Relationships within balsaminoid Ericales: a wood anatomical approach
American Journal of Botany , Volume 92 - Issue 6 p. 941- 953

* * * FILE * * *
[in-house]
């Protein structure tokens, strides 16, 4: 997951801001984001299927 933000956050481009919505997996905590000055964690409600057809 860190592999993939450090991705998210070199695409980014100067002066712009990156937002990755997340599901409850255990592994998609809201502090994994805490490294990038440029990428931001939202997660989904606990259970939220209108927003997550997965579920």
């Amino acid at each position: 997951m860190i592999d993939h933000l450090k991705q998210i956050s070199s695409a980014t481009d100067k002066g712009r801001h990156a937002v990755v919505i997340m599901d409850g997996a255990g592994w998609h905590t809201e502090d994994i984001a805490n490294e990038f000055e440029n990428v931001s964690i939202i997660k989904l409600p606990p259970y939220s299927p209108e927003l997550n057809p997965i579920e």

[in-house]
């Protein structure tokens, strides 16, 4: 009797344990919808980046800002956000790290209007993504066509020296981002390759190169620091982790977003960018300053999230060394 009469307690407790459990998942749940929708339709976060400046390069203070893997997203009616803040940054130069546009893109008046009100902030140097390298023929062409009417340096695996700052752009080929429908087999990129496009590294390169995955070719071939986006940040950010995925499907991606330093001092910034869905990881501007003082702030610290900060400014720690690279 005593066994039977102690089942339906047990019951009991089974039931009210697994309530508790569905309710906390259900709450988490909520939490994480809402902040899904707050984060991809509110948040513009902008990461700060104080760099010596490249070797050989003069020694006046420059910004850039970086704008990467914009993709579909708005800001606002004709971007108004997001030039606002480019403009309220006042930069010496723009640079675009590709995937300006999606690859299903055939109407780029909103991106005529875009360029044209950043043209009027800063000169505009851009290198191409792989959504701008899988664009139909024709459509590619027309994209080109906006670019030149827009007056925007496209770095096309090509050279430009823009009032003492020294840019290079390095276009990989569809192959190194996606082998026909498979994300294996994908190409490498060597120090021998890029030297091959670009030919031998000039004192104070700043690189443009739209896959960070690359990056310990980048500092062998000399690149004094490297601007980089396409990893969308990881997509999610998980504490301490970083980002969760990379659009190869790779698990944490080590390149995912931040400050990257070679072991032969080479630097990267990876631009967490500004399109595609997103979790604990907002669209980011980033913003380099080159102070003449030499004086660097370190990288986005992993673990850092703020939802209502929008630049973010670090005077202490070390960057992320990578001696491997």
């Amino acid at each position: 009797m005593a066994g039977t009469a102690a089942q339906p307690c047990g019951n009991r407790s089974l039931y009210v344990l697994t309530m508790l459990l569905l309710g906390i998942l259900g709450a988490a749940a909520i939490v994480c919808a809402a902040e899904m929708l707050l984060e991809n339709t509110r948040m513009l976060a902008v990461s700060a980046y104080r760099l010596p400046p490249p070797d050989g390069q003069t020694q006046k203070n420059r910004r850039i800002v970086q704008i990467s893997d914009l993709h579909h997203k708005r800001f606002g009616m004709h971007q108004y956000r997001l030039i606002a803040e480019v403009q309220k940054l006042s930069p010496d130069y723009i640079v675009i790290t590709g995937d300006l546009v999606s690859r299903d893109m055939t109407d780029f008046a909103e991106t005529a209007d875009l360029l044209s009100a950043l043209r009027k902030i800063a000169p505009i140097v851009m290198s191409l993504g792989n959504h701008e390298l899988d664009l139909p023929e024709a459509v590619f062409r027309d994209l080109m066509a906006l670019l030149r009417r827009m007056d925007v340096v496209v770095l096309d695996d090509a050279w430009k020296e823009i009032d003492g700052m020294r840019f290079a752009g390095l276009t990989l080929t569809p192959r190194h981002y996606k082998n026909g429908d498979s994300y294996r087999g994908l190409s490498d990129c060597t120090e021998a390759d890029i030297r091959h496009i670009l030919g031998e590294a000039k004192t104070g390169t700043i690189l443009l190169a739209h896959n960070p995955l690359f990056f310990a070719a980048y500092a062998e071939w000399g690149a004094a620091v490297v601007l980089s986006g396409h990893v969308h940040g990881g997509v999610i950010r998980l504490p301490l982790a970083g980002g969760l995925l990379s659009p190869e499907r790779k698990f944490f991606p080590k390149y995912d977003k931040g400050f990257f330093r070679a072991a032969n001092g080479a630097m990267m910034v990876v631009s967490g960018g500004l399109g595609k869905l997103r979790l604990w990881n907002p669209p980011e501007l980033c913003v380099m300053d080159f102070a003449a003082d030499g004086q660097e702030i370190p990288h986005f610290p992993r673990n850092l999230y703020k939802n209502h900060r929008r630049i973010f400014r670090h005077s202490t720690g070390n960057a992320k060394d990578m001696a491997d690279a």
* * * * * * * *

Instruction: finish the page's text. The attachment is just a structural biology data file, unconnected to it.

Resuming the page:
Wood samples of 49 specimens representing 31 species and 11 genera of woody balsaminoids, i.e., Balsaminaceae, Marcgraviaceae, Pellicieraceae, and Tetrameristaceae, were investigated using light microscopy and scanning electron microscopy. The wood structure of Marcgraviaceae, Pellicieraceae, and Tetrameristaceae is characterized by radial vessel multiples with simple perforation plates, alternate vessel pitting, apotracheal and paratracheal parenchyma, septate libriform fibers, and the presence of raphides in ray cells. Tetrameristaceae and Pellicieraceae are found to be closely related based on the occurrence of unilaterally compound vessel-ray pitting and multiseriate rays with long uniseriate ends. The narrow rays in Pelliciera are characteristic of this genus, but a broader concept of Tetrameristaceae including Pelliciera is favored. Within Marcgraviaceae, wide rays (more than five-seriate) are typical of the genus Marcgravia. Furthermore, there is evidence that the impact of altitude and habit plays an important role in the wood structure of this family. The wood structure of Balsaminaceae cannot be compared systematically with other balsaminoids because of their secondary woodiness. Balsaminaceae wood strongly differs due to the presence of exclusively upright ray cells in Impatiens niamniamensis, the absence of rays in Impatiens arguta, and the occurrence of several additional paedomorphic features in both species.